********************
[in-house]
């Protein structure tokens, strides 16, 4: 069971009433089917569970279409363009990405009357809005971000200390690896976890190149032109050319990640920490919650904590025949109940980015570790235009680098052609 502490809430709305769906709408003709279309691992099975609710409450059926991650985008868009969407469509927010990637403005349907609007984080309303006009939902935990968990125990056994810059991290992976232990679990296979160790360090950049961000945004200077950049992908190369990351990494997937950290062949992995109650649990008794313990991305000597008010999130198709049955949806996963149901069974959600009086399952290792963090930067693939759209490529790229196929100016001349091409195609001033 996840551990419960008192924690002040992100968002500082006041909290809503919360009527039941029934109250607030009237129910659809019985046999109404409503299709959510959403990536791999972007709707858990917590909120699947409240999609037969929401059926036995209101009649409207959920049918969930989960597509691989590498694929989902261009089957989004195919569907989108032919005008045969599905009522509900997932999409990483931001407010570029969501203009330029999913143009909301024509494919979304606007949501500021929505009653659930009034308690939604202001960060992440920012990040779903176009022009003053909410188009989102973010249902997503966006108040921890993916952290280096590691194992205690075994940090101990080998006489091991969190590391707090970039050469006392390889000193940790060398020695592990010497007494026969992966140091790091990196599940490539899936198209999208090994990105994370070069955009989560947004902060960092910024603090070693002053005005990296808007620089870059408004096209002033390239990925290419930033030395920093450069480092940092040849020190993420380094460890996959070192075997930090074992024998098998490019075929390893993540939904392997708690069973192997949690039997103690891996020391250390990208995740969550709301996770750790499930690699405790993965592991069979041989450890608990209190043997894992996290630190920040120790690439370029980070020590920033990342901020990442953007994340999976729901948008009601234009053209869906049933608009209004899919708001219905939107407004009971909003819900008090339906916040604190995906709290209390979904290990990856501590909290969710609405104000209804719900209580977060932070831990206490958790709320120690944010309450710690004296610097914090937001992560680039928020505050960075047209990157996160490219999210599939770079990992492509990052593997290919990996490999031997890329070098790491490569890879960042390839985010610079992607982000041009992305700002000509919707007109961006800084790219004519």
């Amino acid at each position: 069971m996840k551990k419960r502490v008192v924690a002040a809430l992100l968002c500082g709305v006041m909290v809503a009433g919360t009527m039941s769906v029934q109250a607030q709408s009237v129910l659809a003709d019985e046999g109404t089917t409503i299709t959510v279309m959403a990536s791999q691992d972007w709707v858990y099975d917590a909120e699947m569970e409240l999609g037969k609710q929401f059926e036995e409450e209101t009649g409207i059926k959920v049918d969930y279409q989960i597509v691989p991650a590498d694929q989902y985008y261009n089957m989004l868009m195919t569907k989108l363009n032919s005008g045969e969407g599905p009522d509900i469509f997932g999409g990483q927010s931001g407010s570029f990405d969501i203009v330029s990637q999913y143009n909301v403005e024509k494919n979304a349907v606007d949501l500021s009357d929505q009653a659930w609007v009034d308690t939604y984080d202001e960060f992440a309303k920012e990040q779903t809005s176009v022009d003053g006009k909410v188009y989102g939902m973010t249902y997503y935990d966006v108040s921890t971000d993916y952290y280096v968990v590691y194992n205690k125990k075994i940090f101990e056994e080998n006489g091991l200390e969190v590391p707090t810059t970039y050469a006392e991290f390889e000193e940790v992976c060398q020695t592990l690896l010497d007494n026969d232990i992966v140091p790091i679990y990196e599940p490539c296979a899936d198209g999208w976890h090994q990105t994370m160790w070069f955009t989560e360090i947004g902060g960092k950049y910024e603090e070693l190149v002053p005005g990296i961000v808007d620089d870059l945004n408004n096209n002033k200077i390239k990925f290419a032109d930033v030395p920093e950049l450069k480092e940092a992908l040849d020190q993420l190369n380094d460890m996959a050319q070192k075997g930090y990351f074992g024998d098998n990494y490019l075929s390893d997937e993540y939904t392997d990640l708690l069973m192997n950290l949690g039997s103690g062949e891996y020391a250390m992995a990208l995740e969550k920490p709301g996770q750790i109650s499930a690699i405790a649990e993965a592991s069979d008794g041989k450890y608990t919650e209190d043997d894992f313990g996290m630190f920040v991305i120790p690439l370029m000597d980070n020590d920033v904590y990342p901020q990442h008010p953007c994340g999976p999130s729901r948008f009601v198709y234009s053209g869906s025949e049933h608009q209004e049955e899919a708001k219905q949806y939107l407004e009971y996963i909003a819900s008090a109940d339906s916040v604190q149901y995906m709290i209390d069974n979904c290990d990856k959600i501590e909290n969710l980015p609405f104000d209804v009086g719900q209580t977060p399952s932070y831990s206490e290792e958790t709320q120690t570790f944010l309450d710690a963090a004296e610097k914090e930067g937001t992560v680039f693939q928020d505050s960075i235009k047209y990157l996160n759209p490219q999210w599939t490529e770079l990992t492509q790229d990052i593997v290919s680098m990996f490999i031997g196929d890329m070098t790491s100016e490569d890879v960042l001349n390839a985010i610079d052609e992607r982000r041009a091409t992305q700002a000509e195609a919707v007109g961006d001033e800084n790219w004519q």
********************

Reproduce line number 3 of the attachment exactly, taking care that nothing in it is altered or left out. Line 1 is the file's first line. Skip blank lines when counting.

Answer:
């Amino acid at each position: 069971m996840k551990k419960r502490v008192v924690a002040a809430l992100l968002c500082g709305v006041m909290v809503a009433g919360t009527m039941s769906v029934q109250a607030q709408s009237v129910l659809a003709d019985e046999g109404t089917t409503i299709t959510v279309m959403a990536s791999q691992d972007w709707v858990y099975d917590a909120e699947m569970e409240l999609g037969k609710q929401f059926e036995e409450e209101t009649g409207i059926k959920v049918d969930y279409q989960i597509v691989p991650a590498d694929q989902y985008y261009n089957m989004l868009m195919t569907k989108l363009n032919s005008g045969e969407g599905p009522d509900i469509f997932g999409g990483q927010s931001g407010s570029f990405d969501i203009v330029s990637q999913y143009n909301v403005e024509k494919n979304a349907v606007d949501l500021s009357d929505q009653a659930w609007v009034d308690t939604y984080d202001e960060f992440a309303k920012e990040q779903t809005s176009v022009d003053g006009k909410v188009y989102g939902m973010t249902y997503y935990d966006v108040s921890t971000d993916y952290y280096v968990v590691y194992n205690k125990k075994i940090f101990e056994e080998n006489g091991l200390e969190v590391p707090t810059t970039y050469a006392e991290f390889e000193e940790v992976c060398q020695t592990l690896l010497d007494n026969d232990i992966v140091p790091i679990y990196e599940p490539c296979a899936d198209g999208w976890h090994q990105t994370m160790w070069f955009t989560e360090i947004g902060g960092k950049y910024e603090e070693l190149v002053p005005g990296i961000v808007d620089d870059l945004n408004n096209n002033k200077i390239k990925f290419a032109d930033v030395p920093e950049l450069k480092e940092a992908l040849d020190q993420l190369n380094d460890m996959a050319q070192k075997g930090y990351f074992g024998d098998n990494y490019l075929s390893d997937e993540y939904t392997d990640l708690l069973m192997n950290l949690g039997s103690g062949e891996y020391a250390m992995a990208l995740e969550k920490p709301g996770q750790i109650s499930a690699i405790a649990e993965a592991s069979d008794g041989k450890y608990t919650e209190d043997d894992f313990g996290m630190f920040v991305i120790p690439l370029m000597d980070n020590d920033v904590y990342p901020q990442h008010p953007c994340g999976p999130s729901r948008f009601v198709y234009s053209g869906s025949e049933h608009q209004e049955e899919a708001k219905q949806y939107l407004e009971y996963i909003a819900s008090a109940d339906s916040v604190q149901y995906m709290i209390d069974n979904c290990d990856k959600i501590e909290n969710l980015p609405f104000d209804v009086g719900q209580t977060p399952s932070y831990s206490e290792e958790t709320q120690t570790f944010l309450d710690a963090a004296e610097k914090e930067g937001t992560v680039f693939q928020d505050s960075i235009k047209y990157l996160n759209p490219q999210w599939t490529e770079l990992t492509q790229d990052i593997v290919s680098m990996f490999i031997g196929d890329m070098t790491s100016e490569d890879v960042l001349n390839a985010i610079d052609e992607r982000r041009a091409t992305q700002a000509e195609a919707v007109g961006d001033e800084n790219w004519q």